Ancient Monuments

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Warren including three pillow mounds at Smardale Demesne, 950m south west of Holme Farm

A Scheduled Monument in Waitby, Eden

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Latitude: 54.4604 / 54°27'37"N

Longitude: -2.4101 / 2°24'36"W

OS Eastings: 373512.5789

OS Northings: 507302.6349

OS Grid: NY735073

Mapcode National: GBR CJMV.0V

Mapcode Global: WH93L.Y4HX

Entry Name: Warren including three pillow mounds at Smardale Demesne, 950m south west of Holme Farm

Scheduled Date: 18 September 1998

Source: Historic England

Source ID: 1018246

English Heritage Legacy ID: 27819

County: Eden

Civil Parish: Waitby

Traditional County: Westmorland

Lieutenancy Area (Ceremonial County): Cumbria

Church of England Parish: Kirkby Stephen with Mallerstang and Crosby Garrett with Soulby

Church of England Diocese: Carlisle


The monument includes a small unenclosed medieval warren situated at Smardale
Demesne 1km south west of Smardale Hall. The warren includes three pillow
mounds, that is low oblong-shaped mounds of soil and stones in which hares or
rabbits lived and were bred and managed for their fresh meat and fur.
The southern pillow mound is located at NY73180711 on a north-facing hillslope
and measures 14.5m by 4.5m and up to 0.3m high. It is surrounded by a shallow
ditch 0.3m wide and has its long axis aligned north-south. The central pillow
mound is located at NY73430718 on a WNW-facing hillslope and measures 11m by
8m and up to 0.8m high on its downslope western side. It is surrounded on all
sides except the west by a shallow ditch 2.5m wide on the east side and 0.5m
wide elsewhere, and has its long axis aligned down the hillslope. The northern
pillow mound is located at NY73510730 on a south west-facing hillslope and
measures 15m by 6m and up to 0.25m high. It is surrounded on all sides by a
shallow ditch 0.5m wide and has its long axis aligned NNW-SSE.
Although no documentary sources relating to the warren are known its location
within an intake associated with the expansion of Smardale Demesne in the late
13th century is interpreted as indicating that the warren was associated with
the medieval village of Smardale 1km to the north.

The site of the monument is shown on the attached map extract.
It includes a 2 metre boundary around the archaeological features,
considered to be essential for the monument's support and preservation.

Source: Historic England

Reasons for Scheduling

A warren is an area of land set aside for the breeding and management of
rabbits or hares in order to provide a constant supply of fresh meat and
skins. Although the hare is an indigenous species, the tradition of warren
construction and use dates from the 12th century, following the introduction
of rabbits into England from the continent. Warrens usually contain a number
of purpose-built breeding places known as pillow mounds or rabbit buries,
which were intended to centralise the colony and make catching the animals
easier, whether using nets, ferrets or dogs. The mounds vary in design
although rarely exceeding 0.7m in height. Earlier monuments such as burial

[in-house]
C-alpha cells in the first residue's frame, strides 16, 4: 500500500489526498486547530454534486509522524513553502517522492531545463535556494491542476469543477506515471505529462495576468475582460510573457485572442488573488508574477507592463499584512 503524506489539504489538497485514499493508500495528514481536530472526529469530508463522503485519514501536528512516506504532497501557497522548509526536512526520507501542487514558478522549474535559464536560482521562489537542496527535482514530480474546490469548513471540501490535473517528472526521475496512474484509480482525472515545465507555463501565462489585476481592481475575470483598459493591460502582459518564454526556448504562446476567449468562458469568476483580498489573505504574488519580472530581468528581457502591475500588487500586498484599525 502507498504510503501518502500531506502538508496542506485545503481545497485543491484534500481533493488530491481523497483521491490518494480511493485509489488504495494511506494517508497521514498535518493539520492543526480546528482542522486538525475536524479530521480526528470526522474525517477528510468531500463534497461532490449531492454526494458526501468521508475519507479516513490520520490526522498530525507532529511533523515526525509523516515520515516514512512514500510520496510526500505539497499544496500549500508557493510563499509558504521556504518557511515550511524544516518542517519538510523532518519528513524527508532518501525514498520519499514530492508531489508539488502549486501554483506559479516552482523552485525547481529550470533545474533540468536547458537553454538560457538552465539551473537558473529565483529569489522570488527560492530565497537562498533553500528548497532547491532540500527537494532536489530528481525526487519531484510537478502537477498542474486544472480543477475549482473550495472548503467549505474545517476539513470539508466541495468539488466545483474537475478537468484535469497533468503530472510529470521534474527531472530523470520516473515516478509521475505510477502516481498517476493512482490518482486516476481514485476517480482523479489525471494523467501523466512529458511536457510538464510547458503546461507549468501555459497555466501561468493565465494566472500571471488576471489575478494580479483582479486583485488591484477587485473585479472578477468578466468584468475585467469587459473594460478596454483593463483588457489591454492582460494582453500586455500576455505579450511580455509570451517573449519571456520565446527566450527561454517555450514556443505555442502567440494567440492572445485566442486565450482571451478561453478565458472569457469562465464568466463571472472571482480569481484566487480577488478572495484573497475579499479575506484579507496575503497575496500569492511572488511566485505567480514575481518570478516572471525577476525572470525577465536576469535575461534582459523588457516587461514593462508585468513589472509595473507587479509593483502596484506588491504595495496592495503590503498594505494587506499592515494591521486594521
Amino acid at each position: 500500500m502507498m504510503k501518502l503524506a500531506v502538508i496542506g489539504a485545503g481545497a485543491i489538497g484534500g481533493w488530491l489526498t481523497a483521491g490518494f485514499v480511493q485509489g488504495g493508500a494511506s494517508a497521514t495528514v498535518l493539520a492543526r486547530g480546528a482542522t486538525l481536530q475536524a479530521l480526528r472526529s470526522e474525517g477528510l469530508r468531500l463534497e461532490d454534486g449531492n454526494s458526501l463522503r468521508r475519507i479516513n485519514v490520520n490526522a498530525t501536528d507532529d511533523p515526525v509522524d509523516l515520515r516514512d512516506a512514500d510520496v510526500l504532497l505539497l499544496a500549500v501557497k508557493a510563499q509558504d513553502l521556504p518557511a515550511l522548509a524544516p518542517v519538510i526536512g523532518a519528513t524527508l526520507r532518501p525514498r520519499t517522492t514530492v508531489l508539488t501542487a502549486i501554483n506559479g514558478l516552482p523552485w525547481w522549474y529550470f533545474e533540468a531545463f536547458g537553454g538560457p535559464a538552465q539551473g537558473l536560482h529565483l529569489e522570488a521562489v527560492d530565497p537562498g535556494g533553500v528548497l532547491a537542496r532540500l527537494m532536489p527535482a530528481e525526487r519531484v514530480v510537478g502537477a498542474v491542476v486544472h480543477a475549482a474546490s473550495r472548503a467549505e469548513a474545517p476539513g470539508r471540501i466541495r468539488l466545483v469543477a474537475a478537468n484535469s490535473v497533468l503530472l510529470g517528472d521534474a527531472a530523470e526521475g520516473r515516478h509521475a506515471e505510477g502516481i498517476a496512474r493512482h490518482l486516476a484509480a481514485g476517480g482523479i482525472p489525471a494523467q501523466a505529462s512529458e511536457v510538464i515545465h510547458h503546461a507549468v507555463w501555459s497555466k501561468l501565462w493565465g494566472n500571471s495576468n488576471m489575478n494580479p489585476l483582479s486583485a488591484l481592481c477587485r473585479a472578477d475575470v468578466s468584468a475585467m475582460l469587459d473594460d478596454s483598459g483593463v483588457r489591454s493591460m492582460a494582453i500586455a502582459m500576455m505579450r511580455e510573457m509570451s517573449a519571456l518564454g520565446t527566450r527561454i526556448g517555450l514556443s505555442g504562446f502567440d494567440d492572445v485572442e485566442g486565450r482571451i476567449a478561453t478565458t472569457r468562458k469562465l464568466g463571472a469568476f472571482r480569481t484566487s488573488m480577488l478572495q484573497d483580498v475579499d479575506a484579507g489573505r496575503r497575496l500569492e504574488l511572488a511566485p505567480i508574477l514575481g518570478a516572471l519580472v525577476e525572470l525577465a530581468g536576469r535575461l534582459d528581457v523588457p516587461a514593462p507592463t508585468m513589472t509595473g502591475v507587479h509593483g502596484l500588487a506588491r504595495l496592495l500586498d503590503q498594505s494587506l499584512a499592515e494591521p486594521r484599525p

mounds, boundary features and mottes were sometimes reused as breeding places.
The mounds are usually surrounded by ditches and contain underlying channels
or are situated on sloping ground to facilitate drainage. The interior of the
mound may also contain nesting places constructed of stone slabs or cut into
the underlying subsoil or bedrock.
A typical warren may contain between one and forty pillow mounds or rabbit
buries and occupy an area up to c.600ha. Many warrens were enclosed by a bank,
hedge or wall intended to contain and protect the stock. Other features
associated with the warren include vermin traps (usually a dead-fall mechanism
within a small tunnel), and more rarely traps for the warren stock (known in
Yorkshire as `types') which could contain the animals unharmed and allow for
selective culling. Larger warrens might include living quarters for the
warrener who kept charge of the site, sometimes surrounded by an enclosed
garden and outbuildings.
Early warrens were mostly associated with the higher levels of society;
however, they gradually spread in popularity so that by the 16th and 17th
centuries they were a common feature on most manors and estates throughout the
country. Warrens continued in use until fairly recent times, finally declining
in the face of 19th and 20th century changes in agricultural practice, and the
onset of myxomatosis. Warrens are found in all parts of England, the earliest
examples lying in the southern part of the country. Approximately 1,000 -
2,000 examples are known nationally with concentrations in upland areas, on
heathland and in coastal zones. The profits from a successfully managed warren
could, however, be considerable and many areas in lowland England were set
aside for warrens at the expense of agricultural land. Although relatively
common, warrens are important for their associations with other classes of
monument, including various forms of settlement, deer parks, field systems and
fishponds. They may also provide evidence of the economy of both secular and
ecclesiastical estates. All well preserved medieval examples are considered
worthy of protection. A sample of well preserved sites of later date will also
merit protection.

The warren at Smardale Demesne survives well and is a good example of a small
unenclosed type of this class of monument. Environmental evidence will be
preserved upon the old landsurface beneath the pillow mounds and within the
fills of the ditches surrounding the mounds.

Source: Historic England


Dennison, E, Single Monument Class Description - Warrens, (1988)
Dennison,E., MPP Single Monument Class Description - Warrens, (1988)

Source: Historic England

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